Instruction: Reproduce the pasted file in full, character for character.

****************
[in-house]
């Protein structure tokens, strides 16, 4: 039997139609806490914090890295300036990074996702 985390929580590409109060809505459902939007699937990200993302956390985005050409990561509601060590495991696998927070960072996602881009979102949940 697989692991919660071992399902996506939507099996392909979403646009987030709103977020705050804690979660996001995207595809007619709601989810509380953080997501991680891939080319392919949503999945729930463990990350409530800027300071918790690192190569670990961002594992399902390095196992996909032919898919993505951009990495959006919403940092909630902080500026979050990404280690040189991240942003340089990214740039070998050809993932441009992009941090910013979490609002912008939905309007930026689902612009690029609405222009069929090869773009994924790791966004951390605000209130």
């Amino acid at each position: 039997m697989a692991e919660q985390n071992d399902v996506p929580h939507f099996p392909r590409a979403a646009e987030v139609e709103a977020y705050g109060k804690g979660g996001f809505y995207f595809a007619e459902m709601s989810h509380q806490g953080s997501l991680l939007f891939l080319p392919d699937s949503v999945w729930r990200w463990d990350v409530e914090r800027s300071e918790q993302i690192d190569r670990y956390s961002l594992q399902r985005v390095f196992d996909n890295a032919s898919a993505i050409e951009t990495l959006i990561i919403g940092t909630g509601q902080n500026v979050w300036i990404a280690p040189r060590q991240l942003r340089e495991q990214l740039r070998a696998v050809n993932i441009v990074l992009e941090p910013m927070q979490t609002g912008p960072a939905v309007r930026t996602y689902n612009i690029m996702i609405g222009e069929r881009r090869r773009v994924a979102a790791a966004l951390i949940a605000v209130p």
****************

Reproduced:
[in-house]
């Protein structure tokens, strides 16, 4: 039997139609806490914090890295300036990074996702 985390929580590409109060809505459902939007699937990200993302956390985005050409990561509601060590495991696998927070960072996602881009979102949940 697989692991919660071992399902996506939507099996392909979403646009987030709103977020705050804690979660996001995207595809007619709601989810509380953080997501991680891939080319392919949503999945729930463990990350409530800027300071918790690192190569670990961002594992399902390095196992996909032919898919993505951009990495959006919403940092909630902080500026979050990404280690040189991240942003340089990214740039070998050809993932441009992009941090910013979490609002912008939905309007930026689902612009690029609405222009069929090869773009994924790791966004951390605000209130």
């Amino acid at each position: 039997m697989a692991e919660q985390n071992d399902v996506p929580h939507f099996p392909r590409a979403a646009e987030v139609e709103a977020y705050g109060k804690g979660g996001f809505y995207f595809a007619e459902m709601s989810h509380q806490g953080s997501l991680l939007f891939l080319p392919d699937s949503v999945w729930r990200w463990d990350v409530e914090r800027s300071e918790q993302i690192d190569r670990y956390s961002l594992q399902r985005v390095f196992d996909n890295a032919s898919a993505i050409e951009t990495l959006i990561i919403g940092t909630g509601q902080n500026v979050w300036i990404a280690p040189r060590q991240l942003r340089e495991q990214l740039r070998a696998v050809n993932i441009v990074l992009e941090p910013m927070q979490t609002g912008p960072a939905v309007r930026t996602y689902n612009i690029m996702i609405g222009e069929r881009r090869r773009v994924a979102a790791a966004l951390i949940a605000v209130p």